Posted on 02 July 2008 by

Preserving Your Tomato Harvest

By Michael Nolan

First, a quick note about the photo: Don’t try it.

It is a joke. Seriously.

Just don’t.

With so much time and energy devoted to selecting, planting and growing your lovely tomato plants, it is easy to let the harvest sneak up on you before you’ve had the chance to make plans.

The first response I expect to be flashing in your minds is “what the heck do I need plans for? I’m going to eat them!” Touché, my friends. Touché.

But if you are growing more than one or two tomato plants, you will likely have more tomatoes than you — and your neighbors — can eat before they will begin to go bad.

I wish I could say that this year I am planning to be diligent enough to do home canning of sauces and stewed tomatoes, but here’s the deal. My house is old and it has exactly two window unit air conditioners in it to keep us somewhat remotely cool in the heat of summer.

If I were to run the stove this summer for as long as it would take to make batch after batch of my homemade marinara and then to use my canner, my partner would have taken the dogs and left me before I heard the glorious POP! assuring me that my home canned deliciousness was safely stored.

Thank goodness I have an alternate method for storing tomatoes that I’ve been using for as long as I can remember with absolutely no problems at all. Now before I tell you about it, I want to remind you that if you have the chance to sun dry tomatoes — do it. If you have ever had real homemade sun dried tomatoes you will never look at the store-bought versions the same again.

Okay, on with the show. To process my tomatoes, I remove only the stem-end and coarsely chop the fruit. I then toss the tomatoes with some coarse sea salt and give it about an hour to sweat before filling good quality zipper bags. These bags will lay flat in my freezer and allow me to stack as many as six (sometimes more) high.

Then, when I need to make some chili, stew or just about anything else during the cold months, I pull out a bag or two of frozen tomatoes, let them thaw and process them further to coordinate with my recipe at the time.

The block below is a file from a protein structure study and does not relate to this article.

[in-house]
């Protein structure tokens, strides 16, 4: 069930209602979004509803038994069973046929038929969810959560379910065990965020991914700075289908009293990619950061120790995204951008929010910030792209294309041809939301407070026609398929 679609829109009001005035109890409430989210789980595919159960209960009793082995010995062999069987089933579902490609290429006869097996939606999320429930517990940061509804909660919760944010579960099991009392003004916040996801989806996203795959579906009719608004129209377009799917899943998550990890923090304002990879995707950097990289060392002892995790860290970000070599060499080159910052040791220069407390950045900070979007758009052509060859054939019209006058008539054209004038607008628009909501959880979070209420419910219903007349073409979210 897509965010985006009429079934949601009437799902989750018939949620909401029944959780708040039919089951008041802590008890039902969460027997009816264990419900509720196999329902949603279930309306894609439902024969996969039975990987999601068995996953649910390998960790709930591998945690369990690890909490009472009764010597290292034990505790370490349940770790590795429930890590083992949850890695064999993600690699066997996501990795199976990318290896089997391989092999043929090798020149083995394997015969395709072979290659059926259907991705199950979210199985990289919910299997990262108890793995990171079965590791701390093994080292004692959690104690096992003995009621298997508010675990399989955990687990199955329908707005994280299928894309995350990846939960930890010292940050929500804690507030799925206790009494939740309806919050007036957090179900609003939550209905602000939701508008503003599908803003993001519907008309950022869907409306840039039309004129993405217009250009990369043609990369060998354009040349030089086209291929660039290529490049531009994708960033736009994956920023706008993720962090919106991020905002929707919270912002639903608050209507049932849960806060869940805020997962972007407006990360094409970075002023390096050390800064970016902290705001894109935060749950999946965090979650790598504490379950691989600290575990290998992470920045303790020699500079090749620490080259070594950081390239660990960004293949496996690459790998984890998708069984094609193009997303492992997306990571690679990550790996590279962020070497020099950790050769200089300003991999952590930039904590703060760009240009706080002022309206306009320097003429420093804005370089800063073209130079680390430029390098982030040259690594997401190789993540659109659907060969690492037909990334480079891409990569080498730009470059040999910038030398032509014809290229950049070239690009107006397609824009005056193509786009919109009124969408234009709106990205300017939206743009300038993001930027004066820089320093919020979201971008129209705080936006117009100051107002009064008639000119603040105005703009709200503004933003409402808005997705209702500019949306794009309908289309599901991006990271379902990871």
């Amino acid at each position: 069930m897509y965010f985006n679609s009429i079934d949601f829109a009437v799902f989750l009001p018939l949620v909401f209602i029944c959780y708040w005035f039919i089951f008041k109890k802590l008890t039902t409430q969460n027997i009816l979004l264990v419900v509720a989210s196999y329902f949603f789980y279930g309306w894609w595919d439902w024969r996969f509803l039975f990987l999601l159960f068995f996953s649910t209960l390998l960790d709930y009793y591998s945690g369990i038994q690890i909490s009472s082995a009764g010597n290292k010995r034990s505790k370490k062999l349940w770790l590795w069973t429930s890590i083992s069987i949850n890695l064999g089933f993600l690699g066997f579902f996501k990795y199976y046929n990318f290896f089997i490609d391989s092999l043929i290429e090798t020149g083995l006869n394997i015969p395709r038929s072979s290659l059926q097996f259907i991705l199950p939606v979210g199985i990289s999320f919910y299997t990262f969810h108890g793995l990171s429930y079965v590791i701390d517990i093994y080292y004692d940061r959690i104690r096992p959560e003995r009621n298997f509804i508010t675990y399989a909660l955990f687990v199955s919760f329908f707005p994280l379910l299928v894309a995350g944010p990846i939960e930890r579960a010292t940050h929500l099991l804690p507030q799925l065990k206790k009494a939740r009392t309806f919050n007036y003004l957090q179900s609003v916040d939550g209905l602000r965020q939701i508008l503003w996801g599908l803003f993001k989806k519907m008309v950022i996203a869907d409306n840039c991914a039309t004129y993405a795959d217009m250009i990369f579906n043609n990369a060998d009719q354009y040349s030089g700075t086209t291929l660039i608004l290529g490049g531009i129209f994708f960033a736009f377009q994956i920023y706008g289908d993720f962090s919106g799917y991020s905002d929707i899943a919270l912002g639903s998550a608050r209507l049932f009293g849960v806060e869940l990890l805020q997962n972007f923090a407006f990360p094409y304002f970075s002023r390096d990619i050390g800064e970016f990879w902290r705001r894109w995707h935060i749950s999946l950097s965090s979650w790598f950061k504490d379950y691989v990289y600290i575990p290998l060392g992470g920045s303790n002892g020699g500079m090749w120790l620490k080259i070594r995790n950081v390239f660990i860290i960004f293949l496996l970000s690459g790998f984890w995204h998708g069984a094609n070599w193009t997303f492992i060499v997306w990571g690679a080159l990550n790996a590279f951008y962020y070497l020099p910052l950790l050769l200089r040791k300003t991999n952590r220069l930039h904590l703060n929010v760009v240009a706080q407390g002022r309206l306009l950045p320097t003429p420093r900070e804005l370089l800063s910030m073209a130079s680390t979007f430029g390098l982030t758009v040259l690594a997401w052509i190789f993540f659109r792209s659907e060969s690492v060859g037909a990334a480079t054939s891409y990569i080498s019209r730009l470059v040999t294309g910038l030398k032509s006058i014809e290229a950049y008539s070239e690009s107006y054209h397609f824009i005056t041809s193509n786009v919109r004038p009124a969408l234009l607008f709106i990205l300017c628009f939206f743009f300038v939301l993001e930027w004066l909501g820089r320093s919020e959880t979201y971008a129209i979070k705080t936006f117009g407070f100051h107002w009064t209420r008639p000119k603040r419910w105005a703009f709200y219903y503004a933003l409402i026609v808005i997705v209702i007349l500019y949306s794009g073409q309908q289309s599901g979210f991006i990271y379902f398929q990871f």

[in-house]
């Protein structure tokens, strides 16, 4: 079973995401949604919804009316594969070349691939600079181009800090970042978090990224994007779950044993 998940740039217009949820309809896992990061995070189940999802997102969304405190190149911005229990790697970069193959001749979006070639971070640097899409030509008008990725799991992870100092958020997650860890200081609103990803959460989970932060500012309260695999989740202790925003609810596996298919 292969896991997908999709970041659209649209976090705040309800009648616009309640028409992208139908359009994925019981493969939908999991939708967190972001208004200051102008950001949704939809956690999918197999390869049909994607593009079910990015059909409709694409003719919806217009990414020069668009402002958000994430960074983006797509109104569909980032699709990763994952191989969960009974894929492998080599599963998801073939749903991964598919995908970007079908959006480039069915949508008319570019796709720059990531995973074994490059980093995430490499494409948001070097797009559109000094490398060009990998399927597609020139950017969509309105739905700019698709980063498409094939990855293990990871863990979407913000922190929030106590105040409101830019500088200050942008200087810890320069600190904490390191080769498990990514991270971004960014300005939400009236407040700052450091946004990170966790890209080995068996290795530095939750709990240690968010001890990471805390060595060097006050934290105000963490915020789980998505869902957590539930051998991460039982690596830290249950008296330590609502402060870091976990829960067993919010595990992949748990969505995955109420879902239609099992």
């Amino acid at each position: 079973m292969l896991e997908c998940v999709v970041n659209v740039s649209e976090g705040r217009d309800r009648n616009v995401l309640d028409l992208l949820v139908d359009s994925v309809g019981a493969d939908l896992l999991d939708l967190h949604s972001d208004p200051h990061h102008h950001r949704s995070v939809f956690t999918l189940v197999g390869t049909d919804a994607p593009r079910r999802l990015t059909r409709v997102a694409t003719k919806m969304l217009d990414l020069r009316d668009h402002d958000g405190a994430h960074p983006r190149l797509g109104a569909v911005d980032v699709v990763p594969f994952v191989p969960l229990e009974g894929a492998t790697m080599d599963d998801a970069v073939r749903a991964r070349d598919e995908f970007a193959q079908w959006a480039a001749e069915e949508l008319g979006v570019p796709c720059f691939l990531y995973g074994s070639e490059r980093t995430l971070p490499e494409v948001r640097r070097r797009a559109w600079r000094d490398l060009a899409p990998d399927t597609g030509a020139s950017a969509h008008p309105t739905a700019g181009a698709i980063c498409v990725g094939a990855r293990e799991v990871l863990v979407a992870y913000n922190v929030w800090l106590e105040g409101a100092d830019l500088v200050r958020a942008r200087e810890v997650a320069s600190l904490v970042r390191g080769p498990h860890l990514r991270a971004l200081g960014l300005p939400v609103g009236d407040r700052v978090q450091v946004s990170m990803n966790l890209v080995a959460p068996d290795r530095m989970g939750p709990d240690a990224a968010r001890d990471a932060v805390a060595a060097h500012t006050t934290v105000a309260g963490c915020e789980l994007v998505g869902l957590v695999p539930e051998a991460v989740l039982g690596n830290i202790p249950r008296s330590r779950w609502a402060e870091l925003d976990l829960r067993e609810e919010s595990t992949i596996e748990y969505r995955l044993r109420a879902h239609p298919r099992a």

This works well for me because I want as much of my precious tomatoes as possible. I don’t remove the seeds, I don’t remove the skins, I want it all. I’m greedy that way.

Of course there are times when I will use my trust dehydrator too. In fact, last year I pureed my fresh harvest and carefully poured it into the smooth-bottom trays (used to make fruit leather). When it was fully dried out, I rolled the tomato leather up and froze them too! This made simple work of my homemade tomato sauces and pastes later.

12 Responses to “Preserving Your Tomato Harvest”

  1. Ray ( Dad ) White Says:

    Very good Michael,we are all enjoying the important things that you write. I have wanted to ask you, what state to you live in ?

  2. our friend Ben Says:

    Great ideas, Michael! Speaking as someone with exactly one (very inadequate) window air conditioner in the house, I feel your pain. I assume that, if you wanted to free up freezer space once the weather’s finally gotten cool, you could pull out all those freezer bags, make a big batch of marinara, and can it then, right? I love the idea of the tomato leather. I’ll have to try that this year!

  3. Michael Nolan Says:

    Dad – I am in Birmingham (Alabama) not too far from you!

    ofB – That is what I usually end up doing; when the weather cools and I feel even more domestic, I start saucing it up a bit. Of course I sauce things up anywhere at any time!

  4. Three cool things, none of which have anything to do with one another — Shining City Says:

    […] I found this in my morning perusal of my favourite gardening blogs. As someone who often buys in-season and […]

  5. Daphne Gould Says:

    Why do you need the salt? Couldn’t you just chop and freeze?

  6. Michael Nolan Says:

    Daphne: You can, that’s just the way I do it. There’s no reason why you can’t just chop (or process) and freeze them as-is.

  7. TeresaS Says:

    Excellent idea. While I was thinking of canning the bounty of my 6 tomato plants this fall, I like this idea *much* better!

  8. Jennie Says:

    Never thought of freezing! After canning well over 200 pounds of homegrown tomatoes last year, I will be giving this a try.
    You mention marinara sauce—do you have a favorite recipe? I can’t seem to find a flavorful one.

  9. Laura Says:

    Thank you for the great idea. You made my day. Do you share your marinara recipe? If so, I would love it. Thank you.

  10. Michael Nolan Says:

    I thought I’d published my marinara recipe here before but apparently I haven’t. Give me a bit and I will make sure that omission is rectified!

    In other words, I’ll publish the recipe as soon as I can.

    Thanks for the feedback!

  11. Peg Says:

    A few years ago I found out about freezing tomatoes and started doing it but when I had enough to can and fill the canner I didn’t like having to remove the skins so I started to process them in my blender and then can them. This year I plan to do that again but I’d also like to make some marinara sauce to can and would like your recipe too. Please post it A.S.A.P. Thanks
    P.S. processing the tomatoes with the skin on made sense since we eat the skins when we eat sliced tomatoes so why not when they are canned too but I couldn’t find a reason why everyone, for years, said to remove the skins. I guess it was because whole tomatoes and quartered tomatoes where the way to go and people preferred removing them, the skins, than eating them!!!???

  12. Fred Says:

    I am new to tomato freezing… how much coarse sea salt do you use per quart or gallon size bag?

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